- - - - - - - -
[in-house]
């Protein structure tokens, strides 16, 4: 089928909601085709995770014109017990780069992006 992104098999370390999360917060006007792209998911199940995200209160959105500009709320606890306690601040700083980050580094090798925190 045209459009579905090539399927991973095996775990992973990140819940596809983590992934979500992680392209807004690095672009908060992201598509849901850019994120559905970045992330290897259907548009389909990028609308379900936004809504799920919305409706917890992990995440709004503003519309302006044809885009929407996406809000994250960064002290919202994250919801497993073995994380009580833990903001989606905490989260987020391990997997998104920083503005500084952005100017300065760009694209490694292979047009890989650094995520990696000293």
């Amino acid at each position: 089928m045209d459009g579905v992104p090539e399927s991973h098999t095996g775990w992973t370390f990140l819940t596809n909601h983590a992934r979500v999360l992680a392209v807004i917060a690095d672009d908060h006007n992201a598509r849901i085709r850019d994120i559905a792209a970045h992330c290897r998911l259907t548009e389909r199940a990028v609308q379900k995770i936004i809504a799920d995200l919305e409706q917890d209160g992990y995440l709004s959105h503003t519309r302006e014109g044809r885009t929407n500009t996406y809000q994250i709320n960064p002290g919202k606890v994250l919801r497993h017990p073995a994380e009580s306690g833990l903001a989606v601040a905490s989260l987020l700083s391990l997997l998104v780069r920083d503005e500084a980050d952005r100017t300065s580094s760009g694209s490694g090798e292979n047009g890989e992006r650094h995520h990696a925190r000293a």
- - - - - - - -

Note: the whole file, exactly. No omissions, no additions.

[in-house]
């Protein structure tokens, strides 16, 4: 089928909601085709995770014109017990780069992006 992104098999370390999360917060006007792209998911199940995200209160959105500009709320606890306690601040700083980050580094090798925190 045209459009579905090539399927991973095996775990992973990140819940596809983590992934979500992680392209807004690095672009908060992201598509849901850019994120559905970045992330290897259907548009389909990028609308379900936004809504799920919305409706917890992990995440709004503003519309302006044809885009929407996406809000994250960064002290919202994250919801497993073995994380009580833990903001989606905490989260987020391990997997998104920083503005500084952005100017300065760009694209490694292979047009890989650094995520990696000293």
């Amino acid at each position: 089928m045209d459009g579905v992104p090539e399927s991973h098999t095996g775990w992973t370390f990140l819940t596809n909601h983590a992934r979500v999360l992680a392209v807004i917060a690095d672009d908060h006007n992201a598509r849901i085709r850019d994120i559905a792209a970045h992330c290897r998911l259907t548009e389909r199940a990028v609308q379900k995770i936004i809504a799920d995200l919305e409706q917890d209160g992990y995440l709004s959105h503003t519309r302006e014109g044809r885009t929407n500009t996406y809000q994250i709320n960064p002290g919202k606890v994250l919801r497993h017990p073995a994380e009580s306690g833990l903001a989606v601040a905490s989260l987020l700083s391990l997997l998104v780069r920083d503005e500084a980050d952005r100017t300065s580094s760009g694209s490694g090798e292979n047009g890989e992006r650094h995520h990696a925190r000293a």